Recently filed court papers allege that an elite college preparatory school was more interested in protecting its reputation than abiding by insurance policy coverage requirements in the wake of a major expose detailing sexual abuse at the school.
Several insurance companies contend they have no legal obligation to reimburse Horace Mann for the more than $1 million in costs incurred from settling with two former students of the school who allege they were molested by faculty 20 years ago.
The Bronx school sued for breach of contract against Granite State Insurance Company, New Hampshire Insurance Company and AIG Claims last August after the companies denied coverage of the claims.
The school found itself in the harsh limelight after The New York Times Magazine in June 2012 published a lengthy account by a former student detailing a long history of sexual abuse at the school by teachers and coaches. The school later issued a public apology and acknowledged a pattern of abuse that occurred between the years 1962 and 1996.
The June 6, 2012 magazine account prompted as many as 30 former students to come forward and seek recourse from the school, according to the complaint in Horace Mann School v. Granite State Insurance, 652752/2013, assigned to Manhattan Supreme Court Justice Charles Ramos. The school eventually settled with 27 alumni following private mediation.
The August 2013 complaint involves the settlement payments for two of those former students, one of whom, according to court papers, had committed suicide. They are identified in court papers as “John Doe 1” and “John Doe 2″ and sections are heavily redacted.
The insurance companies assert that the costs were incurred during a “quick, quiet, and unapproved settlement” of “entirely defensible underlying claims for significant sums.”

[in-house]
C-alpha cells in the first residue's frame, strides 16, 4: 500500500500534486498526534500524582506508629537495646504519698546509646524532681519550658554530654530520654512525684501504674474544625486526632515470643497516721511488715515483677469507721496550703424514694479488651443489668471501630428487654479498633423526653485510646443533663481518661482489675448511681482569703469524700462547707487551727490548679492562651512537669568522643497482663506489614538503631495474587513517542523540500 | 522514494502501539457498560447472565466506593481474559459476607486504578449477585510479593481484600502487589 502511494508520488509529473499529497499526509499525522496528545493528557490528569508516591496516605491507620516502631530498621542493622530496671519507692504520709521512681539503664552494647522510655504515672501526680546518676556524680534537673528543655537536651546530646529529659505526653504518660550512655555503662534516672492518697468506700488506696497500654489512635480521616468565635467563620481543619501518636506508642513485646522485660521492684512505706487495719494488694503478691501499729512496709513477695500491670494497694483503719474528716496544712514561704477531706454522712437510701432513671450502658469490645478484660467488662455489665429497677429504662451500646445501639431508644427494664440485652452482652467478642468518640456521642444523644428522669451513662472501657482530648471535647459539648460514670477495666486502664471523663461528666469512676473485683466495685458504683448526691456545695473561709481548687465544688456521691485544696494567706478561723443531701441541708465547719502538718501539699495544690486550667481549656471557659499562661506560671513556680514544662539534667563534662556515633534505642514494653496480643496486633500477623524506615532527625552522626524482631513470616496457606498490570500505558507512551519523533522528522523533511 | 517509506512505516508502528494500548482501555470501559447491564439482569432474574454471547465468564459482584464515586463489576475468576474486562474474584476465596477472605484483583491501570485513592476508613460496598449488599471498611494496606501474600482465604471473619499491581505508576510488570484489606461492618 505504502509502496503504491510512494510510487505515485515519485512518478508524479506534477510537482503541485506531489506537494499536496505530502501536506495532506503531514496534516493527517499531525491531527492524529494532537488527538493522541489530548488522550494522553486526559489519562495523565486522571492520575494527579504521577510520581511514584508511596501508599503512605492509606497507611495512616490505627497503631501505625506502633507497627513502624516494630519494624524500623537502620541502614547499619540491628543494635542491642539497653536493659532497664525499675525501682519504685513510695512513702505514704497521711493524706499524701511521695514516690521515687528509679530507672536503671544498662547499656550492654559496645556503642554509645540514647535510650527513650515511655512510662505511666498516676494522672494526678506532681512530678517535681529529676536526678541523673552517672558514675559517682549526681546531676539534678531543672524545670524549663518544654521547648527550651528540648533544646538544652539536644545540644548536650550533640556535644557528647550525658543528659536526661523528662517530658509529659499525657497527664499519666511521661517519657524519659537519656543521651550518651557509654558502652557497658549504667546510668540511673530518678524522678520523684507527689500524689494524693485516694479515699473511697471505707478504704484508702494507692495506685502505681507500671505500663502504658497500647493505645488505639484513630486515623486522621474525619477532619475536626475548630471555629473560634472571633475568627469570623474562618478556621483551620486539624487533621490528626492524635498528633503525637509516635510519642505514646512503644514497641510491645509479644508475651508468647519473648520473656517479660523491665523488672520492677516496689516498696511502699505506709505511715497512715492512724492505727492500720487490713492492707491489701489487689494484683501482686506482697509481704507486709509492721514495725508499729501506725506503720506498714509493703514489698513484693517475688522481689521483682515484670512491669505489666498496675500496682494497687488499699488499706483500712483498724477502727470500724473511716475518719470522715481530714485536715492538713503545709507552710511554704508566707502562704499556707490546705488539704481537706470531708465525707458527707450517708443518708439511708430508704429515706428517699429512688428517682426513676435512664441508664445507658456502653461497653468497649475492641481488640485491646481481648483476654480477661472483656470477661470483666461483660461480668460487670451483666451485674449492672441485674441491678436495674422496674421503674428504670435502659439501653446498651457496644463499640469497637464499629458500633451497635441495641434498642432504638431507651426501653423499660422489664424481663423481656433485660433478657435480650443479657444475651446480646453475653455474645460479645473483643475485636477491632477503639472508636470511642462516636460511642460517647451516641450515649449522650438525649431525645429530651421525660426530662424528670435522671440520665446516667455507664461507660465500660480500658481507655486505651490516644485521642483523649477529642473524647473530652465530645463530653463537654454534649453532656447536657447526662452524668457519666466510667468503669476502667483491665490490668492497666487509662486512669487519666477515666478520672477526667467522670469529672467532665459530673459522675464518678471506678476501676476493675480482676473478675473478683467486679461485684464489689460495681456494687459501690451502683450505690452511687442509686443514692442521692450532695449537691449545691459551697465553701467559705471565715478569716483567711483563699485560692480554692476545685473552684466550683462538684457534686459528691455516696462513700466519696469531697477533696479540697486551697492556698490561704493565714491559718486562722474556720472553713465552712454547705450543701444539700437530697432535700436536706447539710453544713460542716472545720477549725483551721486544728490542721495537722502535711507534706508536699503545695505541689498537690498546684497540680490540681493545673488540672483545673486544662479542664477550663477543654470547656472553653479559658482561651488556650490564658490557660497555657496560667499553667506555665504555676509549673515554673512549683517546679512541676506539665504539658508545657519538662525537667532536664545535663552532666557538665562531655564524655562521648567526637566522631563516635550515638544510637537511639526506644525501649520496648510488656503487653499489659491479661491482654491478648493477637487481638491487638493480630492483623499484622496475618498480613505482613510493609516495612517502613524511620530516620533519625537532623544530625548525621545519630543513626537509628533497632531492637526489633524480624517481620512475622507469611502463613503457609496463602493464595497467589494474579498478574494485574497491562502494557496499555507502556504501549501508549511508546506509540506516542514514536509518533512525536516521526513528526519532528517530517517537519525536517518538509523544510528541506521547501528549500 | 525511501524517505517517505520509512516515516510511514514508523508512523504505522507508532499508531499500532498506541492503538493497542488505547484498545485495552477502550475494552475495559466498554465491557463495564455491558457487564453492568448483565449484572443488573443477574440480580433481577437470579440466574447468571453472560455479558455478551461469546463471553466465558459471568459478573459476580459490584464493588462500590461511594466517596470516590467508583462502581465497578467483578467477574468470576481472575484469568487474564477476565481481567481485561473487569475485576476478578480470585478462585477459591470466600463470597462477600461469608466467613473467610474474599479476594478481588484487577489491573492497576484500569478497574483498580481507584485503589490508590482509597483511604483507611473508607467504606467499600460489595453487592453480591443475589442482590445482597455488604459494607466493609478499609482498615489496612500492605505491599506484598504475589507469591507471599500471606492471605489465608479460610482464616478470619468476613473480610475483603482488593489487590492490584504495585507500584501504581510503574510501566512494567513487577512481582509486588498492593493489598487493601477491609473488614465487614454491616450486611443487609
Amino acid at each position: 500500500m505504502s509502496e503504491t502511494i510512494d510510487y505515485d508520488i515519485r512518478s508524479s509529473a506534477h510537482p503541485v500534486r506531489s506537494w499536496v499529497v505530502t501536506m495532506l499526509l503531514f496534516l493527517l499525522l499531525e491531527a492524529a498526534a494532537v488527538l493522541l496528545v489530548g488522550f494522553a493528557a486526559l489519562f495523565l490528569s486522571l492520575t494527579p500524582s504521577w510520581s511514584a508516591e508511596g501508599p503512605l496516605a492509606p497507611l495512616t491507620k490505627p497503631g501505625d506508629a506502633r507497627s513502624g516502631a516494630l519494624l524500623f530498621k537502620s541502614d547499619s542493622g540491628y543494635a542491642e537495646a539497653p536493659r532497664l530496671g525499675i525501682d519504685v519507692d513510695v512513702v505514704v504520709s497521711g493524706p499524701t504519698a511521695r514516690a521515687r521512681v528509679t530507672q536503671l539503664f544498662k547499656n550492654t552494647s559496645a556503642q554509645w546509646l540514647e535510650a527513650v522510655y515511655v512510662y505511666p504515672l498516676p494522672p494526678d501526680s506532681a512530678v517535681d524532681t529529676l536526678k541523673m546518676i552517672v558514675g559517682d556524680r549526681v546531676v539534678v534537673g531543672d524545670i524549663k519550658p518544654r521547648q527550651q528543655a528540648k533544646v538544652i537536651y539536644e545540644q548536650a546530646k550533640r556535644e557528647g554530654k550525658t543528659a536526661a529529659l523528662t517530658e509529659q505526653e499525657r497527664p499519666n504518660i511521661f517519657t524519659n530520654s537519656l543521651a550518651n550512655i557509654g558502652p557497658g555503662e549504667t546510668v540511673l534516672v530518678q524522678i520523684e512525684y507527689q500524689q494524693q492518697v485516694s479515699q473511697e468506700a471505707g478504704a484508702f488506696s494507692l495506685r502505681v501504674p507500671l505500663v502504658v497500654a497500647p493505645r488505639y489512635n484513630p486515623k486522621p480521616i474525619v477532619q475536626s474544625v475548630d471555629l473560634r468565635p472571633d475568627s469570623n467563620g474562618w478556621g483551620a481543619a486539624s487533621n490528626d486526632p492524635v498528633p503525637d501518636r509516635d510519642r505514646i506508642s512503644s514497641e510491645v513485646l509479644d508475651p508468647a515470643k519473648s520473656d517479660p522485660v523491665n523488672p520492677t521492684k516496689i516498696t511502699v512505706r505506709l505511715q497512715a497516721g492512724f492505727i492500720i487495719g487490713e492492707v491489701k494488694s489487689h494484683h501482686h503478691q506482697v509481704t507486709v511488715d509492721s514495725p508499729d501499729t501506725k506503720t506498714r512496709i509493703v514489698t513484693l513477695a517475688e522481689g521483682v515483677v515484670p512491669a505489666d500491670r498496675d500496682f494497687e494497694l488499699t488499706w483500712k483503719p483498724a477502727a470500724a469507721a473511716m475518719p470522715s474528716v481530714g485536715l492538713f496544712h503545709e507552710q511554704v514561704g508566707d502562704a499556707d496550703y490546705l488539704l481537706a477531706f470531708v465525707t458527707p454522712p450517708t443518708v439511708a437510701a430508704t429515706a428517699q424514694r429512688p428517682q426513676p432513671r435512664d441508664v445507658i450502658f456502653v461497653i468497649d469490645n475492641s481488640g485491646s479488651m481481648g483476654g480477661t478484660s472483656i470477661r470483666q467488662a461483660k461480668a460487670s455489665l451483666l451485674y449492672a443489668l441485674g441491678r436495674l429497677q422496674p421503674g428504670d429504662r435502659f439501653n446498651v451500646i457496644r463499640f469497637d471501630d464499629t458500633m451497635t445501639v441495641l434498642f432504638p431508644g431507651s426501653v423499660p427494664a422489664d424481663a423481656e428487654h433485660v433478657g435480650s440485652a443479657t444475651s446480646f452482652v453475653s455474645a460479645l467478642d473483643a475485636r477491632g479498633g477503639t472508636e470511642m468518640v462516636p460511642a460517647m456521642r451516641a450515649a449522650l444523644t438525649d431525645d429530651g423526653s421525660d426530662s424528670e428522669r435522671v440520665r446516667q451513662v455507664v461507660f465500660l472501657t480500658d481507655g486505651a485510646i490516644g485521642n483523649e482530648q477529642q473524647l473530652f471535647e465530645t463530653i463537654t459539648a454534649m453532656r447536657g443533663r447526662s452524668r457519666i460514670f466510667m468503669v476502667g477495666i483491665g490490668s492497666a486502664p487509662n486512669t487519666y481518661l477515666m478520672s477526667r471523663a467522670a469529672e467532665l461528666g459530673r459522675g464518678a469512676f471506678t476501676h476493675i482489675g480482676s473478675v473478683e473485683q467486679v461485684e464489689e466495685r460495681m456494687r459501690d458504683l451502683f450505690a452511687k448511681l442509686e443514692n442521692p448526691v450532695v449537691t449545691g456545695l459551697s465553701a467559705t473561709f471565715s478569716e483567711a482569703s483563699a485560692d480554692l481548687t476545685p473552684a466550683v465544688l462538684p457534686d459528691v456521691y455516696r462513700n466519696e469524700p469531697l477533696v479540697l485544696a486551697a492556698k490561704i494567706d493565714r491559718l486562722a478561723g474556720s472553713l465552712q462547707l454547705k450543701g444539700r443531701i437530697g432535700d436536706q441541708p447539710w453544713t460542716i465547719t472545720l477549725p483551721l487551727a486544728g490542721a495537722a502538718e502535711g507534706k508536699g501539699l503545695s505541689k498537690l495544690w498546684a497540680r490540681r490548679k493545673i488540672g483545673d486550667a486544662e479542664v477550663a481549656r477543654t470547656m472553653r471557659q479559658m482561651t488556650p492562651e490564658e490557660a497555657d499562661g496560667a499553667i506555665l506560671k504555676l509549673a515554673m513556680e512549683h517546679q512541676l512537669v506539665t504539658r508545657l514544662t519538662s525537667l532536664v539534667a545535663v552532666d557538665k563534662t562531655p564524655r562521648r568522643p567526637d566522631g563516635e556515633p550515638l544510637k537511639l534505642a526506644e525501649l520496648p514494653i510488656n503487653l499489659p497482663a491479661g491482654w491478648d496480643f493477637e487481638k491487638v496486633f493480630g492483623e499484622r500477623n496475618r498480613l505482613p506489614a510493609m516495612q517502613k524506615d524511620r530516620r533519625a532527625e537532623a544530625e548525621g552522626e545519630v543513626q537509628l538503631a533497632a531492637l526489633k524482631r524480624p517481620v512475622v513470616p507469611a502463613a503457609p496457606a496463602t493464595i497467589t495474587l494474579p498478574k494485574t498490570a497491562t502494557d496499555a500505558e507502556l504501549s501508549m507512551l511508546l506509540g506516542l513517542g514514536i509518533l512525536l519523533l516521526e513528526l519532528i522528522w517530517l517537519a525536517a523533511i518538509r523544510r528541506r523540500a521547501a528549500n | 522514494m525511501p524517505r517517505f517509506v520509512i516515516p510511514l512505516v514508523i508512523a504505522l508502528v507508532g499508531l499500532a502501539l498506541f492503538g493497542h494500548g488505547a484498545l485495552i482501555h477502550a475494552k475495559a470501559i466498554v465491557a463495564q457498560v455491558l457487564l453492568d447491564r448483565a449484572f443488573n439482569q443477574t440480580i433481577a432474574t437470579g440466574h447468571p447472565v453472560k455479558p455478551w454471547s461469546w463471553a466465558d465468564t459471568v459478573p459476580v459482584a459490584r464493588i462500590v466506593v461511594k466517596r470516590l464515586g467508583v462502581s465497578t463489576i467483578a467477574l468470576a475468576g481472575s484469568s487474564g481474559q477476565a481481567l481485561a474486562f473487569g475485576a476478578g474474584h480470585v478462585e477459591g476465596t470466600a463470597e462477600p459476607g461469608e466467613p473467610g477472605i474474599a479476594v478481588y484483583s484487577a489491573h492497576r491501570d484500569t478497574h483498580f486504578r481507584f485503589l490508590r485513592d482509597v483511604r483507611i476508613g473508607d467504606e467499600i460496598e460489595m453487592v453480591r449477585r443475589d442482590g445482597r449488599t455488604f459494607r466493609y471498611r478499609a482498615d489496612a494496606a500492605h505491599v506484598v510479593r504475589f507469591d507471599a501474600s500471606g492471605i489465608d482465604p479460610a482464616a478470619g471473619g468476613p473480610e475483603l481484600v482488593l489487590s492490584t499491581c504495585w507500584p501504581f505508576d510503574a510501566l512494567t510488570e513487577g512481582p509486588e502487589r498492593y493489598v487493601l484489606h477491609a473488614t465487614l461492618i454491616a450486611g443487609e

“It is beyond dispute that Horace Mann was not ‘legally obligated to pay’ the Underlying Claims. No court or jury adjudicated Horace Mann’s liability regarding the Underlying Claims. Indeed, a lawsuit was never even filed against Horace Mann. Nor was there a reasonable settlement to which the Member Companies’ consented,” the insurers’ motion for summary judgment to dismiss the complaint states.
The insurance companies also assert they were not given the chance to investigate the veracity of the claims for insurance litigation purposes.
“Instead, Horace Mann demanded indemnification from the Member Companies so that it could pay the claimants without incurring any adverse publicity that might harm its reputation. The Policies contain no such obligation. The Member Companies are not the guarantors of Horace Mann’s reputation,” the companies stated.
The motion alleges that Horace Mann insisted on “sweeping confidentiality” provisions as condition for the companies’ attendance at mediation.
The motion also argues that under New York law, the liability insurer should be allowed some “control” over mediation proceedings “as a precondition to any duty to indemnify.” Anything otherwise, it claims, would “invite collusion between putative claimants and the insured, potentially forcing insurers to indemnify matters for which there is no actual legal liability but simply a desire to preserve a business relationship or to avoid adverse publicity.”
In its complaint, Schulte Roth & Zabel, counsel for Horace Mann, said no other insurance carrier involved in mediation demanded copies of such confidential materials as AIG, the claims administrator in this action.
The policies, collectively, were active from 1992 through 1996 with combined limits of $8 million for liability for bodily injury including injury from sexual abuse.
Mark Errico, a partner at Patton Boggs who represents the insurance companies, could not be reached for comment.